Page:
3. Operation UK/US


already wrote about how we use Operation in our house as a fine motor skill game for Bunny. She asks to play every few days. It’s a fun way to do some fine motor practice. We don’t use it as a game – taking turns, using the cards and money etc – but we will definitely progress to that once she is older and can play with the battery pack in so that the buzzer works!

4. Dominoes UK/US


The domino set we use was mine when I was little – I love the nostalgia! It has animals and numbers on it so Bunny can learn to match the pictures, rank the numbers (e.g. when starting we ask who has the highest double, and that player goes first), and connect the number of animals/pattern of animals with the numeral on the domino. I struggled to find similar modern dominoes, so the UK ones are pirate-themed and the US ones are animal themed.

5. Number Cards

We have a set of number cards, and you can use them in so many ways! Games of Snap, memory matching games, and war games. For a war game, you can give a player a number of chances to see if they can beat the card on the table with a higher number. These games teach numerals, value of numbers, and comparisons between numbers. You can find them cheaply in shops or if you want to print your own, Life Over C’s shop has some great number card packs with game ideas you could buy.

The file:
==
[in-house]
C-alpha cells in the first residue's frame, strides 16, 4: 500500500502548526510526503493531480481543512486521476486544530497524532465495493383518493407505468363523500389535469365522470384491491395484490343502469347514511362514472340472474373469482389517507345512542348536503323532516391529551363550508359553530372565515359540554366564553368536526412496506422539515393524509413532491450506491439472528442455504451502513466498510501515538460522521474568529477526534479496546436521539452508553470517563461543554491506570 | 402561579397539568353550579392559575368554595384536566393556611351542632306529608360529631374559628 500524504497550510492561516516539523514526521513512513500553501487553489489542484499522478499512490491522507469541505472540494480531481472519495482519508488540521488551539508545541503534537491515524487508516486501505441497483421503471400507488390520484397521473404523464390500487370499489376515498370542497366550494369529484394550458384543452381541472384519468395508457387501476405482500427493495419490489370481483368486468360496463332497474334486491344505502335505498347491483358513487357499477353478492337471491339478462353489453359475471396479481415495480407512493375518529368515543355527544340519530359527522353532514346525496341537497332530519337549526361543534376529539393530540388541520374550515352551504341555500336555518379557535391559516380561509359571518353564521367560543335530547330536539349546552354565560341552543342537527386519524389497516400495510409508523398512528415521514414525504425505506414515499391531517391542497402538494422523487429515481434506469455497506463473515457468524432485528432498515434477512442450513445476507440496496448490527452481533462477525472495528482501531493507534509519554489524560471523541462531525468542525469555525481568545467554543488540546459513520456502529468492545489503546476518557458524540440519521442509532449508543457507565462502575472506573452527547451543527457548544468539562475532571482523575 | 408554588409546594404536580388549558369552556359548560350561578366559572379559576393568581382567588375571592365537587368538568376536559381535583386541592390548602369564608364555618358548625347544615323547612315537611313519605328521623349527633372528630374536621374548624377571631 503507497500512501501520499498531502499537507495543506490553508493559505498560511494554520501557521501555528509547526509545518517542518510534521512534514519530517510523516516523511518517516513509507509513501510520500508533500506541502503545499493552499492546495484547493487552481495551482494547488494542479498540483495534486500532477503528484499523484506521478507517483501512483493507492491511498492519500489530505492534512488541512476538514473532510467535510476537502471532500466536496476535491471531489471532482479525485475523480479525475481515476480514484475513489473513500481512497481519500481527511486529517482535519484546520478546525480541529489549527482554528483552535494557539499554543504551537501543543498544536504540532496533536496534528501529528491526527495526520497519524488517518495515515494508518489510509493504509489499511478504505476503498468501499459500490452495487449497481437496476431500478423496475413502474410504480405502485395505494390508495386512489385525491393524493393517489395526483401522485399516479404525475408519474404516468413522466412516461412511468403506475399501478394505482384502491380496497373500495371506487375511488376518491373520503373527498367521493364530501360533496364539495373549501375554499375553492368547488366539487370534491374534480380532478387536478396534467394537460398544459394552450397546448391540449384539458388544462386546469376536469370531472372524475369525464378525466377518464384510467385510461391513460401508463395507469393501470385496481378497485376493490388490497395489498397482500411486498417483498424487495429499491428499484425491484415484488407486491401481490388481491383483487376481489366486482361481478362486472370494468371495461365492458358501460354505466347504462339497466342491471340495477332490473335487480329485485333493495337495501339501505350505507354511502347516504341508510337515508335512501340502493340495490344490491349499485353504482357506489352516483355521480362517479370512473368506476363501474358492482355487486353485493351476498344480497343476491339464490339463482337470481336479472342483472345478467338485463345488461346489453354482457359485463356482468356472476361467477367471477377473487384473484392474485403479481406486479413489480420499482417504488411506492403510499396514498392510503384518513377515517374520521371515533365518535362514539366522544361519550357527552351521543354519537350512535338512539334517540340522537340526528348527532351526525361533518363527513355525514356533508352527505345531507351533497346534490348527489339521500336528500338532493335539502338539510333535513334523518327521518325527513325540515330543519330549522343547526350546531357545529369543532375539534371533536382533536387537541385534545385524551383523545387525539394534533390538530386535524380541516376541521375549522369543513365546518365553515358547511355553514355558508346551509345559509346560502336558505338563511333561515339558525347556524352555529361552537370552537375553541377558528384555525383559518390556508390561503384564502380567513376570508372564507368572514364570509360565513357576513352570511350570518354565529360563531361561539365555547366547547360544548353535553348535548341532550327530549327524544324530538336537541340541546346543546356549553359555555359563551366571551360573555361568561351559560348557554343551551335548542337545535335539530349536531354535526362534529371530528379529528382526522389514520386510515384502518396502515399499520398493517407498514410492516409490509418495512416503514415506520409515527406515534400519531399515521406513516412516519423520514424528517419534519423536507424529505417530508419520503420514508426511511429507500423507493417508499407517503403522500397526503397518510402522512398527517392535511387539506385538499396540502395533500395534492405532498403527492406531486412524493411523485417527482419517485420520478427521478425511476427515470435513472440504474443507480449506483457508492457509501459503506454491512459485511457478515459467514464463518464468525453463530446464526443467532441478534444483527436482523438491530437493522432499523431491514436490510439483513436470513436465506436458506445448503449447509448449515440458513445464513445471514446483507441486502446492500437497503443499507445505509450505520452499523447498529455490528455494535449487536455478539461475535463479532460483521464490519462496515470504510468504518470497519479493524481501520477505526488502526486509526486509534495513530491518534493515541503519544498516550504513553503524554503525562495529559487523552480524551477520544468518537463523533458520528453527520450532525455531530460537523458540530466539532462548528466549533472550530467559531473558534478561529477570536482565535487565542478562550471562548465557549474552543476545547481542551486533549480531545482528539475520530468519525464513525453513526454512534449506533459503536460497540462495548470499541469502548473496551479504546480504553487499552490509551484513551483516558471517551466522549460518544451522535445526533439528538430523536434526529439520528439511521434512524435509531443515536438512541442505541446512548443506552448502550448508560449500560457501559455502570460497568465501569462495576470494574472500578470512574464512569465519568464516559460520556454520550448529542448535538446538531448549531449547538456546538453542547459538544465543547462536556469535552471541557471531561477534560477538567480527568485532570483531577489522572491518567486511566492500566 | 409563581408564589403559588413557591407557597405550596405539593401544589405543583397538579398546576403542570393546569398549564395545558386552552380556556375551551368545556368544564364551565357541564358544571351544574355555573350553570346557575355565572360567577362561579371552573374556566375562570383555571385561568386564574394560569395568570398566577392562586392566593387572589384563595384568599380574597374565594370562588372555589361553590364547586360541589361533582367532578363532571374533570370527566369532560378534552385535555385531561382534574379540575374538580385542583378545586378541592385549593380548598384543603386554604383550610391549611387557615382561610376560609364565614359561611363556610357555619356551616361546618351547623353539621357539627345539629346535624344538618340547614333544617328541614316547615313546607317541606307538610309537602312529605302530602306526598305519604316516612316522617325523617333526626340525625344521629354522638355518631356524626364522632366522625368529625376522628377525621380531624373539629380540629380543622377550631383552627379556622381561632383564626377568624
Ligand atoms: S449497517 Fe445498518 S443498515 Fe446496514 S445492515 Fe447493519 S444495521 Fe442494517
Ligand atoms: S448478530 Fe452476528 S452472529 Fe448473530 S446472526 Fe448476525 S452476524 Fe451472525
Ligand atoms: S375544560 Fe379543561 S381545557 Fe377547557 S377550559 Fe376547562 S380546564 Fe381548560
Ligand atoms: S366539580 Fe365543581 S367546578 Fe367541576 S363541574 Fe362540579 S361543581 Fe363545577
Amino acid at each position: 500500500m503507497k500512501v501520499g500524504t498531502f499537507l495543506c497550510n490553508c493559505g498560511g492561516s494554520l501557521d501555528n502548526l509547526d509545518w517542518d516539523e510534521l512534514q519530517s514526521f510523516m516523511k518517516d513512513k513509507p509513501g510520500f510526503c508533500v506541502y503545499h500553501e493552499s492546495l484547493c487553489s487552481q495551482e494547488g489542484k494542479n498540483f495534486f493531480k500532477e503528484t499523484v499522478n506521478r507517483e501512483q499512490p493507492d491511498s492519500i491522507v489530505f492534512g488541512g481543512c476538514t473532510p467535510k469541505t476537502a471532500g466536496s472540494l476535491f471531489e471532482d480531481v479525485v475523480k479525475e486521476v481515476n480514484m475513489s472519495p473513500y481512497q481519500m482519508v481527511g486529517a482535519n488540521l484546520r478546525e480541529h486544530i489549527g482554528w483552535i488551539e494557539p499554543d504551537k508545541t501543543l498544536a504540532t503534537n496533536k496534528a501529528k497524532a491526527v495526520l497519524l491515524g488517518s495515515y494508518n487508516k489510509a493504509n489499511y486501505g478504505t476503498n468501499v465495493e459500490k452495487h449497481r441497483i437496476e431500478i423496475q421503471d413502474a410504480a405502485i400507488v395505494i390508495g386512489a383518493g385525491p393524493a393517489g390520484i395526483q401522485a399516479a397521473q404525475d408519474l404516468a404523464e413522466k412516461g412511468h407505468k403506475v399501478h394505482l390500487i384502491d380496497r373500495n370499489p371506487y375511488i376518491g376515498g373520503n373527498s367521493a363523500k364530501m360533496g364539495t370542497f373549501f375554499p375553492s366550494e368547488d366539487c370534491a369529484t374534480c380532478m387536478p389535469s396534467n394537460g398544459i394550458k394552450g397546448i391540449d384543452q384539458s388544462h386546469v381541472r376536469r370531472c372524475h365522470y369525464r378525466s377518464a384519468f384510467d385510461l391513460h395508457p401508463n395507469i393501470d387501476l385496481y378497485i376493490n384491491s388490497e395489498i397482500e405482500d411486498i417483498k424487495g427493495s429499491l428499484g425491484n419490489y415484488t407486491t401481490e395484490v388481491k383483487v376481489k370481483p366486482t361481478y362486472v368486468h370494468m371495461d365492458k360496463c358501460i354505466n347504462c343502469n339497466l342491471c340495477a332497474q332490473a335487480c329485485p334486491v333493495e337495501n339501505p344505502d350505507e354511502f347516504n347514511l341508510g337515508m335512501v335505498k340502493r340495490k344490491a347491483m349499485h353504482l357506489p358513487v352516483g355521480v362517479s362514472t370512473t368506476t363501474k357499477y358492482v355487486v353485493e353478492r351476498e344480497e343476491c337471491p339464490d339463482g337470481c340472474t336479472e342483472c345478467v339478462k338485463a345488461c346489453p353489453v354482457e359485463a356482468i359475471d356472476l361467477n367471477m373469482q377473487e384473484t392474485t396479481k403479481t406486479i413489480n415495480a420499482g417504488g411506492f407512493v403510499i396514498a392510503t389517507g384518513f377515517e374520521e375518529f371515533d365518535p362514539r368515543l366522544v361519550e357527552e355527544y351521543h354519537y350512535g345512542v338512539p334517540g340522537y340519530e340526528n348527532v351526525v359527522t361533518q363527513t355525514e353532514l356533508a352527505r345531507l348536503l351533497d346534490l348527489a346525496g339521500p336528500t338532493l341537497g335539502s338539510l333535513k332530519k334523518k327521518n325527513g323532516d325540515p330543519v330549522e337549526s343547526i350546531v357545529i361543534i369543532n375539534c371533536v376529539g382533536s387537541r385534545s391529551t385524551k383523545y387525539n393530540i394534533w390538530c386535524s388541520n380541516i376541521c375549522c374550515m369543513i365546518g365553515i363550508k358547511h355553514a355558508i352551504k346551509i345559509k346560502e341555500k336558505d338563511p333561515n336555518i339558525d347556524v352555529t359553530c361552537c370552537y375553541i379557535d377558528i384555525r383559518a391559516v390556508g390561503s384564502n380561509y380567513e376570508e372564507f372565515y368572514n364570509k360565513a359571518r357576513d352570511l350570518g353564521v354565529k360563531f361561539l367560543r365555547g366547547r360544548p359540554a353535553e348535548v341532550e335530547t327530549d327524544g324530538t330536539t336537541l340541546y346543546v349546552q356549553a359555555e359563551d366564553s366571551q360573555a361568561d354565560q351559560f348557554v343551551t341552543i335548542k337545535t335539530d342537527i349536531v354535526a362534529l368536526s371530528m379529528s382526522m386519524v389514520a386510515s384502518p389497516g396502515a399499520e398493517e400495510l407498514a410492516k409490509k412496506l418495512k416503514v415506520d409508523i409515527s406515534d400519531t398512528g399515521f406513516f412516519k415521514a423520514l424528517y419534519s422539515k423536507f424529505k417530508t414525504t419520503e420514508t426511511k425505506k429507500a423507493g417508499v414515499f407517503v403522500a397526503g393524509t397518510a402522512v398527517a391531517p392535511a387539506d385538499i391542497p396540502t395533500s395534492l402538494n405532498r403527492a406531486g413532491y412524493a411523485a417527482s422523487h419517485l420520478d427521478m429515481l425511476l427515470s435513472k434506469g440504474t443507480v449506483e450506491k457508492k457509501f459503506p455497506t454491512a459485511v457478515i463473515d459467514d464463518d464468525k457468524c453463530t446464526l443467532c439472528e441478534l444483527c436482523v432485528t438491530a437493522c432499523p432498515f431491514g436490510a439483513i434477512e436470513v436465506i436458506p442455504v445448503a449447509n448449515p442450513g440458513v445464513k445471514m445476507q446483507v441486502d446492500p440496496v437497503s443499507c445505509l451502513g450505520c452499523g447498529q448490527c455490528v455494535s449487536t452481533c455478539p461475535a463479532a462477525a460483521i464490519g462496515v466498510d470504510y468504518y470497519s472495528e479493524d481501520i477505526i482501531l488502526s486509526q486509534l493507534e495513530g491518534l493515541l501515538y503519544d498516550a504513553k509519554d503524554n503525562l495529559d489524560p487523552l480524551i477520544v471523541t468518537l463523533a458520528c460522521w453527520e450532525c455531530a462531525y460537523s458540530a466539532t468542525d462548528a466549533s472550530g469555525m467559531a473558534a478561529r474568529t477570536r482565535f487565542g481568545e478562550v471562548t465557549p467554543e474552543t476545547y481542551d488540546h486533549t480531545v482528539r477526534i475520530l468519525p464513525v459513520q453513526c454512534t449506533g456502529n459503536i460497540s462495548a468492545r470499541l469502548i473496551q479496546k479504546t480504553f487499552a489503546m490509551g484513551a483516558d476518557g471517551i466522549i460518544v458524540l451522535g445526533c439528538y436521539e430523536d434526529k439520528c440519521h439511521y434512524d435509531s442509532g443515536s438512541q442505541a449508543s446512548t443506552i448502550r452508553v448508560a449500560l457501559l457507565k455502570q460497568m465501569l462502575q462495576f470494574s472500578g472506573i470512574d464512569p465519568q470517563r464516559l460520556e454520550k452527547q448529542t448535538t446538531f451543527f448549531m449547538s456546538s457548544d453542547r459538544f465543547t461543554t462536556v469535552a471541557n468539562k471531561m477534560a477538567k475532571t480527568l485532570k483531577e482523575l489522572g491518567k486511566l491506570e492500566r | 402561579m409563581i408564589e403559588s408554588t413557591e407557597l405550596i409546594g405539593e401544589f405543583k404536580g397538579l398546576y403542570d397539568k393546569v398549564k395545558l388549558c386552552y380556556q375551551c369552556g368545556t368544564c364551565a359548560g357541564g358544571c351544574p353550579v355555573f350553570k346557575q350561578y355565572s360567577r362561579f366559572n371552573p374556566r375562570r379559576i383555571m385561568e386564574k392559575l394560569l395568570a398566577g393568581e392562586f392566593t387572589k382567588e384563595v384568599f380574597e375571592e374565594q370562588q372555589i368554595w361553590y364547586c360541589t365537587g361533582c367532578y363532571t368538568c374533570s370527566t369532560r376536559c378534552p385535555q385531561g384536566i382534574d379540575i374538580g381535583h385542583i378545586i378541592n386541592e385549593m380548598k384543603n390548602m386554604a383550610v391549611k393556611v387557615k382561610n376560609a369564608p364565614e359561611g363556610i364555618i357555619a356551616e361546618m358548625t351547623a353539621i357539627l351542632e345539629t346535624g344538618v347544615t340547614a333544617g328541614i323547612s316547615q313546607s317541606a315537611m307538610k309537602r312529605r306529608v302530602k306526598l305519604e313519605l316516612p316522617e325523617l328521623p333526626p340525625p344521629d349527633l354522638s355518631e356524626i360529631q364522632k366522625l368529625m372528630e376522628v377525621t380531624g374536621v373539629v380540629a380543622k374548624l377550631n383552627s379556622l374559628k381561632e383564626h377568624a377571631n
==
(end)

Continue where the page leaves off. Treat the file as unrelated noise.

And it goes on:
6. UNO UK/US


UNO is a fun game you can use to teach colour- and number-matching. I cut out the trickier rules (like the bit where you say “uno”…) and introduce them as Bunny gets older. If you’re playing a card game with small people it might be worth investigating making or buying card holders UK/US.

Games on our wishlist:

7. Pengoloo UK/US


You collect penguins from the centre of the board/layout by rolling dice and matching the dice colour to the colours of eggs under the penguins. You have to remember where coloured eggs were when others are playing so that you can get the penguins on your turn! 6 penguins on your iceberg wins the game. I think this will be good for colour-matching, turn-taking, communicating, strategy and concentration span.

8. ThinkFun Swish Junior UK/US


These transparent cards are so attractive! You lay out 12 cards on the table and then look for a “swish”. This is when cards match by one card having an outline of a shape in the same place that the other card has that shape. You can have 2-card swishes, or swishes that require more cards to be stacked up together. This should make it really fun and challenging for the whole family! I think Bunny should be old enough to work cooperatively on this game now, though ThinkFun recommend it for ages 5+.

So if there’s anyone little left on your Christmas shopping list, why not think about some of these games as a present for them?!

NumberJacqui